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Rocketbirds: Hardboiled Chicken

In a fowl world where fascist Penguins run the show, a budding rebel uprising begins to manifest from the Chicken nation. Leading the forefront is their champion, Hardboiled, a chicken whose moniker speaks in volumes of his capabilities. With guns, a rocket pack, a personal vendetta, and more guns, Hardboiled aims to decimate the Penguin regime and get a lot off his chest in the process.

Rocketbirds: Hardboiled Chicken’s visuals and oddball humor are sure to turn heads but its purposely consistent dry tone has a tendency of impeding total savoring over its finer points. When the dull vocals and tunes of New World Revolution isn’t taking up ear space the adventure runs on a droning soundtrack of footsteps, flat voice acting and irksome faux bird calls. As you progress, the story of Hardboiled’s life unfolds in often melancholic flash CGs, amusing at times as it performs like a ‘90s alternative rock music video.

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The platforming journey is broken down between action and solving puzzles in the form of opening access to a passageway using crates, elevators, and color coded keycards – an obvious nod to the influence of the Commander Keen franchise as some levels stow away references to the series. Gunplay is the only element to the process of ass kicking where Hardboiled can pack up to three different firearms, finding increasingly stronger gear as he progresses.

Getting trigger happy is the usual terms of engagement but there are occasions where you can hide in dark places to take enemies by surprise, or toggle between standing and crouching (the latter being the most useful) in letting loose a payload of humorous juggle prone fire. You can also roll about while crouched which usually ends up being the preferred method of travel given its speed but it forces you to tap the interaction command twice as Hardboiled goes through a two step process of standing back up before finally flipping a switch.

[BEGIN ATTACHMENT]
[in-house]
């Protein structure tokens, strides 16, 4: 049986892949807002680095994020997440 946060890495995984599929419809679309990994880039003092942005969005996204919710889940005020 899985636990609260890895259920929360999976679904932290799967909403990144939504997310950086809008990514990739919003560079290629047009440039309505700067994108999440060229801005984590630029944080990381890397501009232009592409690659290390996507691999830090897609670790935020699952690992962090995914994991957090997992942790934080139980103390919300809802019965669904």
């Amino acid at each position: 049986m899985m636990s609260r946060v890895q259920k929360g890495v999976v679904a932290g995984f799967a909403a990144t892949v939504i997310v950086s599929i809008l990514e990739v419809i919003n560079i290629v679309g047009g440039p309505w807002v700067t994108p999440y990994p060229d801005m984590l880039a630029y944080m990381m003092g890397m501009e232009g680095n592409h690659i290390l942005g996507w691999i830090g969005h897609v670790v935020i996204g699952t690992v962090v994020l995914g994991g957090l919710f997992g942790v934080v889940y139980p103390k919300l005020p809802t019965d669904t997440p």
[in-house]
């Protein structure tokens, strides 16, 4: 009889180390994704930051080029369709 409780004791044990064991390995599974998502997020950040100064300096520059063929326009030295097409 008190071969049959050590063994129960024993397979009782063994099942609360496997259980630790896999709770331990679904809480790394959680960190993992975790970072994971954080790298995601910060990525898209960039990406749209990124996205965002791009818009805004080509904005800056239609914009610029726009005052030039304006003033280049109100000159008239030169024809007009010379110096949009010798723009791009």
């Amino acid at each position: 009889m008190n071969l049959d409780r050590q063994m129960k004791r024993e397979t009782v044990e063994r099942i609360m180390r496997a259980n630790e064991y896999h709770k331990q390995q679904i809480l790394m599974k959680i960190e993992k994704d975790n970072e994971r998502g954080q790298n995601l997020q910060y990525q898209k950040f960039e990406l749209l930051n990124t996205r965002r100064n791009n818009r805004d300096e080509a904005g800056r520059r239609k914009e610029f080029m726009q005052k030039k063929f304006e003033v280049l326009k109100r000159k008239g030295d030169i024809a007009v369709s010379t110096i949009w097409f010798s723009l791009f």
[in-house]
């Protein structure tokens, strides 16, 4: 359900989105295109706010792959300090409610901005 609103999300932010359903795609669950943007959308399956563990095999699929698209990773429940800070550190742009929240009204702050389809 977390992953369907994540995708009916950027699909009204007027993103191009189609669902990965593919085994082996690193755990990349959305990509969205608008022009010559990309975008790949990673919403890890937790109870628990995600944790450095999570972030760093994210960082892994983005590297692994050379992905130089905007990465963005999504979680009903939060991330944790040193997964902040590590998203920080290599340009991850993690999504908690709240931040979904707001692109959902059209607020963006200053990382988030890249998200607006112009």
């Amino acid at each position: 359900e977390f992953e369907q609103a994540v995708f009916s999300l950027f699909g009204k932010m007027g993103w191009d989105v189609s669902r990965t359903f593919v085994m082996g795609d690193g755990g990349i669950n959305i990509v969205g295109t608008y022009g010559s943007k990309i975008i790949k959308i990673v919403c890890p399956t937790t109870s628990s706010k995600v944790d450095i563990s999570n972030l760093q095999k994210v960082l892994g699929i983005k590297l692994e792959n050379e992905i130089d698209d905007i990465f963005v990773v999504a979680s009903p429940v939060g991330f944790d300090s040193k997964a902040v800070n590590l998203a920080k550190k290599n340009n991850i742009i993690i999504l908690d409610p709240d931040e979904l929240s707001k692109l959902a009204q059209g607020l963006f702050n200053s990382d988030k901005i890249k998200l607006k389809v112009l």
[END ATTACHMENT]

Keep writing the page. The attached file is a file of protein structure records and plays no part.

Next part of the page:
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Hardboiled will also become fitted with infinite grenades and brain bugs used to remotely control enemies to do his bidding. This adds a lot of intrigue for puzzle solving as well as added convenience in running through eventual sections without worry of enemy fire. However, whether you’re lobbing explosives or mind controlling drones, you’re forced to aim and adjust your angle of throw thus nullifying the ability to rapidly unload freely. This is a real annoyance as there is little to fall back on when surrounded by swarms of hostiles.

The namesake of Rocketbirds comes from Hardboiled’s use of his rocket pack and a number of scenarios involves taking to the air to infiltrate enemy aircrafts, but not before awarding tango down status to airborne foes. These are the sections I really didn’t look forward to. Both the mouse and keyboard are used to steer through the clouds while trying to shoot down your targets and out maneuver homing missiles in the meantime. Between being unable to shoot straight, opting to use the missiles to do your dirty work, and the controls constantly betraying you as the mouse and keys fight for dominance, the whole thing is a setup for a drawn out buzzkill.

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Rocketbirds also offers local and online multiplayer but as the PC version is tied to Steam you can only game with those on your friends list unlike the console version. Multiplayer tends to be a feature questionable in its novelty as you’re just going through the same stages from single player with slight changes here and there. Single player is already a repetitive experience as you’re essentially mowing down or mind controlling enemies, figuring out how and where to get certain keycards, moving crates, riding lifts, the only deviation being the order of duties coupled with a change in scenery.

Rocketbirds doesn’t bring anything new nor does it break any ground, however it’s a niche experience in its own right and more importantly it delivers as a title that will occupy your time. Once it’s done and over with, revisiting the apathetic revolution more than likely won’t be something that’ll come up in your to-do list in the future. But it’s still a recommendable fanfare if you’re just looking for a little blood and silliness to go with your platforming.

7 out of 10

The author of this fine article

is a Staff Writer at Thunderbolt, having joined in August 2010. Get in touch on Twitter @S_Chyou.

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